To set your idle you will need a couple basic hand tools:
Now let's get started here. To start off what you need to do is start your car & let it warm up thoroughly. With the car at operating temperature, remove the electrical connector to the IAB (idle air bypass). The IAB is mounted to the front of the throttle body with two small bolts. It looks like long silver cylindrical tube with a mounting flange. To remove the connector simply pry up the securing clip gently & firmly pull the plug out. You should notice a slight drop in idle RPM when the IAB is disconnected.
With that done you can move to the throttle body to adjust the throttle stop screw. Standing on the passenger side of the vehicle, reach down the rear most part of the throttle body & feel for the throttle stop. Once you locate the throttle screw you may turn it with the short flat blade screwdriver RPM up or down. There is a jam nut usually affixed to the throttle stop screw to prevent the screw from backing out. This nut typically requires a 7/16" combination wrench to loosen. To adjust the RPM up turn the screw in, to adjust it down turn the screw out. I have found the best idle stability to be at, or around 850-900 rpm. This will vary according to any modifications you have done, particularly any aftermarket camshafts.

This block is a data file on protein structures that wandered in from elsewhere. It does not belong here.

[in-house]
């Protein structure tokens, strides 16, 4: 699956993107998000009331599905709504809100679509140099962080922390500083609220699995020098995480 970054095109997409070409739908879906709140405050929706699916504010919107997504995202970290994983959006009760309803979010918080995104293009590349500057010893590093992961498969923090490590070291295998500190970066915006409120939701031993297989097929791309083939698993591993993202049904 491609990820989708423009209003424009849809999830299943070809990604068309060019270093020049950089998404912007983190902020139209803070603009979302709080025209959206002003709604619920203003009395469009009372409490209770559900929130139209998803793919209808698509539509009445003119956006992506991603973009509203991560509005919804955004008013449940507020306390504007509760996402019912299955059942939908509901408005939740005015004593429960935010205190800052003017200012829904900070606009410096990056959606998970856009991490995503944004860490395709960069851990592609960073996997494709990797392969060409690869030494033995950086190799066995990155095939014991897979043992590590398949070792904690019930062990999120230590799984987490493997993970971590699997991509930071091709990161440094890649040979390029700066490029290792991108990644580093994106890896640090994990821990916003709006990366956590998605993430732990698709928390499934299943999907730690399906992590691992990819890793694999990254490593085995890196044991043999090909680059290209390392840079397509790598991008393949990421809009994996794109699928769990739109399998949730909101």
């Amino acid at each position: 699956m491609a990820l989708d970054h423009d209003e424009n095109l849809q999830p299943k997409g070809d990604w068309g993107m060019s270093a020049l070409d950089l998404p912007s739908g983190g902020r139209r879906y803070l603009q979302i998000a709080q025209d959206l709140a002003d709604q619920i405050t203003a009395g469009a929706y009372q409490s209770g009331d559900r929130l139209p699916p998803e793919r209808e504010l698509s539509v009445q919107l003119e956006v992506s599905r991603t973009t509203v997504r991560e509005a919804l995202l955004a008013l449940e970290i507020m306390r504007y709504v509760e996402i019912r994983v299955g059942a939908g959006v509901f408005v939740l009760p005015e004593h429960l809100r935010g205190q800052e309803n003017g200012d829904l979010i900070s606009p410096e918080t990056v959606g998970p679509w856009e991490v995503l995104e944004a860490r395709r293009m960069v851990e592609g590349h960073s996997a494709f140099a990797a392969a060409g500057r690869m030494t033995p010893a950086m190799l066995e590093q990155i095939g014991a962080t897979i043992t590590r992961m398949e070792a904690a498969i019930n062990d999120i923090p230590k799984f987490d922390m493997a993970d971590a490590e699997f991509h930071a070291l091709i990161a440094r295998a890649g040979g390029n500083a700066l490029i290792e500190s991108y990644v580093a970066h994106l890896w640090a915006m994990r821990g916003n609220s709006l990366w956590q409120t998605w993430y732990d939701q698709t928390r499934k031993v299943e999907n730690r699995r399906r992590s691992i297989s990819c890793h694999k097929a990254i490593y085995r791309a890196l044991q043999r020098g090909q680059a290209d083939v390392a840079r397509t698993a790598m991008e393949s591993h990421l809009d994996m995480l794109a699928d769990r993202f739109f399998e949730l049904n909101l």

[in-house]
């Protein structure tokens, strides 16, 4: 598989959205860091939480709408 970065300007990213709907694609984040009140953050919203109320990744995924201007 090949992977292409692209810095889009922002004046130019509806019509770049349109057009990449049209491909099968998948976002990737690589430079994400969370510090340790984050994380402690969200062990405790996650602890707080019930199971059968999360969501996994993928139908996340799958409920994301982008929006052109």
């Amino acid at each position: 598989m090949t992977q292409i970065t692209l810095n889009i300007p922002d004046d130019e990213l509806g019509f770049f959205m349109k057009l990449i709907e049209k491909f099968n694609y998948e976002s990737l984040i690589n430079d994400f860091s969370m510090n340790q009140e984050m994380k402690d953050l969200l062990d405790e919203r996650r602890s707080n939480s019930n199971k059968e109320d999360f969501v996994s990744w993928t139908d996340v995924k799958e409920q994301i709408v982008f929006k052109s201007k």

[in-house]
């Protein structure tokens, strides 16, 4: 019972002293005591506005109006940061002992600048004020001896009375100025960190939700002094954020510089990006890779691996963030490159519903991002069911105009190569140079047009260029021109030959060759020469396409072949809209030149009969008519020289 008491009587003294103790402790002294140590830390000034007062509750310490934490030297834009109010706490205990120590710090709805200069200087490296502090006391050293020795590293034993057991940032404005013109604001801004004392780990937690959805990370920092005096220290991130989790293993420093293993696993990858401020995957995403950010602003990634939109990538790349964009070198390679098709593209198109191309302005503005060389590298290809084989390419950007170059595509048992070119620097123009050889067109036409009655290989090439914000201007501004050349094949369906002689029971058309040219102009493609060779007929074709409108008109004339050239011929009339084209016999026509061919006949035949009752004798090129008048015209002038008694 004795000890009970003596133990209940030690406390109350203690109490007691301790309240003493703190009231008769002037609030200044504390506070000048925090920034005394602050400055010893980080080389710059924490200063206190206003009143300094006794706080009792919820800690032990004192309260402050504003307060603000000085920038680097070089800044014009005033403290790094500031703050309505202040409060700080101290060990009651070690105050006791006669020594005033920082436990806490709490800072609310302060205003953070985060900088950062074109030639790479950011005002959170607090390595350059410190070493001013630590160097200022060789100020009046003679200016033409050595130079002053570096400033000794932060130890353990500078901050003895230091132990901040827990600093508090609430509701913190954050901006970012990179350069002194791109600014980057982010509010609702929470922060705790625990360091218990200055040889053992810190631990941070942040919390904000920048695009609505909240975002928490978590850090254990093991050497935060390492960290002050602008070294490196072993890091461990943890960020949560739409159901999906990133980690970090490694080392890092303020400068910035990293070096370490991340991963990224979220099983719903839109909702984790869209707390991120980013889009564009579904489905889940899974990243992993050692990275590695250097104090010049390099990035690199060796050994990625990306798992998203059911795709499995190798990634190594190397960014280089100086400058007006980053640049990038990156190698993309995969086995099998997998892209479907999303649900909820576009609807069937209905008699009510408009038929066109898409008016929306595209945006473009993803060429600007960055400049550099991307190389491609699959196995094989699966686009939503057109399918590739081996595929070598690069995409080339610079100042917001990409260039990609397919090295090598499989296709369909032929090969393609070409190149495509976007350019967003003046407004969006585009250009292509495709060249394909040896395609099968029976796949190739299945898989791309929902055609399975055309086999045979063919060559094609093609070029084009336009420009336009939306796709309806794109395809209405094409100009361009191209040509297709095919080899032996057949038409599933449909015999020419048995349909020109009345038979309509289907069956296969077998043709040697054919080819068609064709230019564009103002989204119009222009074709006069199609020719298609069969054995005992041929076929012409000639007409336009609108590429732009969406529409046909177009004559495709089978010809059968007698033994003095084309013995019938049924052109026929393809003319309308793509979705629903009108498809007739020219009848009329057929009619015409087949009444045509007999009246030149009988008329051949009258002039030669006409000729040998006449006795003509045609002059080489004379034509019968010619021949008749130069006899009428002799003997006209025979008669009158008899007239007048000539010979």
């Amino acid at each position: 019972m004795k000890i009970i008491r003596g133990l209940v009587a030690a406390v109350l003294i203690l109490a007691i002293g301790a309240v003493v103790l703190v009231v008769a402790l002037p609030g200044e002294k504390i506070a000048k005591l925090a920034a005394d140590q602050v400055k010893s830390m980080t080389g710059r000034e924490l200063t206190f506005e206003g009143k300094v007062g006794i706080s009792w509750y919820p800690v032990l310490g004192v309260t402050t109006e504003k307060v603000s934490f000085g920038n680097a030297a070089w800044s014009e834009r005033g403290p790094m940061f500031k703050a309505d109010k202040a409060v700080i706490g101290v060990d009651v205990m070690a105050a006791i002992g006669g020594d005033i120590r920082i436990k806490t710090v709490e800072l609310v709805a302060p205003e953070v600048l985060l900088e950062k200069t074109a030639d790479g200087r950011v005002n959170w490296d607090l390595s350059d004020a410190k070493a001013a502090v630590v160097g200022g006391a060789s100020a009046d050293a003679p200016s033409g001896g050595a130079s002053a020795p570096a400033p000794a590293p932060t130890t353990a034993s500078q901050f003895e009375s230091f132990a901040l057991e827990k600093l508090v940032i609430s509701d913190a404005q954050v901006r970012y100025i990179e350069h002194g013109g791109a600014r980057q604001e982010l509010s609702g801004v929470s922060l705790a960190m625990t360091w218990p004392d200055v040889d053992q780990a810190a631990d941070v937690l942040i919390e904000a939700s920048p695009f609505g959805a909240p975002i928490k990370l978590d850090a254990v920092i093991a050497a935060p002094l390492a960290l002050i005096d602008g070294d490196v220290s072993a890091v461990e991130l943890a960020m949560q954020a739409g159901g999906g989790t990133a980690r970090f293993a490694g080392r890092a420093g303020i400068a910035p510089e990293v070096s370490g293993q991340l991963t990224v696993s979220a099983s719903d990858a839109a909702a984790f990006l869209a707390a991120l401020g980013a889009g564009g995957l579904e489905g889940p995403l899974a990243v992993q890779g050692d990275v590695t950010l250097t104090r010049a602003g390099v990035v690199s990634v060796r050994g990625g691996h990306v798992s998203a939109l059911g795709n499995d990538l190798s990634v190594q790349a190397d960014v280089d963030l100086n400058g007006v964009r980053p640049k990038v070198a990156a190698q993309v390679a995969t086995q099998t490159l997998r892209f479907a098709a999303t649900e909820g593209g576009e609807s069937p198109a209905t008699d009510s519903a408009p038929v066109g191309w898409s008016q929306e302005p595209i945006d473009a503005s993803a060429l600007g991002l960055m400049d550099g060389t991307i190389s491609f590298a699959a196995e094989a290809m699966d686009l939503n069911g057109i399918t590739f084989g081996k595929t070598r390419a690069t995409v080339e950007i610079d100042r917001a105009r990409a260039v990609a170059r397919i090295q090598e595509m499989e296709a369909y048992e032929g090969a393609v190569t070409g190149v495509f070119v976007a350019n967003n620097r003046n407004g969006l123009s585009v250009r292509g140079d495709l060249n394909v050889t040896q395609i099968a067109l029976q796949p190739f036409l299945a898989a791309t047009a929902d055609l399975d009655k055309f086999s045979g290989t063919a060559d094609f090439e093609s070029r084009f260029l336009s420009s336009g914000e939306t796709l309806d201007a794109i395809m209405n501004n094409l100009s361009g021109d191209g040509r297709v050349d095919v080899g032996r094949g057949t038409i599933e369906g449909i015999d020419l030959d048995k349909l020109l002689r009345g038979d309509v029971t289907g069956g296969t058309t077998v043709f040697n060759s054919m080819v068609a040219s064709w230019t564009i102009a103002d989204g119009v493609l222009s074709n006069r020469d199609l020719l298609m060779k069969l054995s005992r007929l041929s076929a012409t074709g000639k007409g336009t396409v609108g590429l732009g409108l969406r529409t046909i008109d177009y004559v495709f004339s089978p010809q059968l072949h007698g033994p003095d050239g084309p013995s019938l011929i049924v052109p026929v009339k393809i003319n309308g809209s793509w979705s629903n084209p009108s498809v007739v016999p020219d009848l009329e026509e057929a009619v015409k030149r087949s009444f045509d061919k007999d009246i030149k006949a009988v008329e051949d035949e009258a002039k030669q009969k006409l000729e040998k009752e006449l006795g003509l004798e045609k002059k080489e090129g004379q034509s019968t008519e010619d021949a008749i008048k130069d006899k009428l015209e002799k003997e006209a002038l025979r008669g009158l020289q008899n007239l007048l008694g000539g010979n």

Once you have achieved your desired idle RPM you will need to reset the TPS setting to ~.97 volts. Sometimes adjusting the TPS to the correct range will alter idle RPM, so it may be necessary to repeat the procedure until the desired idle RPM is achieved. After this is complete you may reconnect the IAB & shut the vehicle off. At this point you will need to reset the EEC so that it may adjust to the new idle settings. To do this, disconnect the negative battery cable from the battery using the ½" combination wrench. You will need to leave it disconnected for 15minutes, after which you can reconnect the negative terminal of the battery. Congratulations you have just reset your idle speed setting.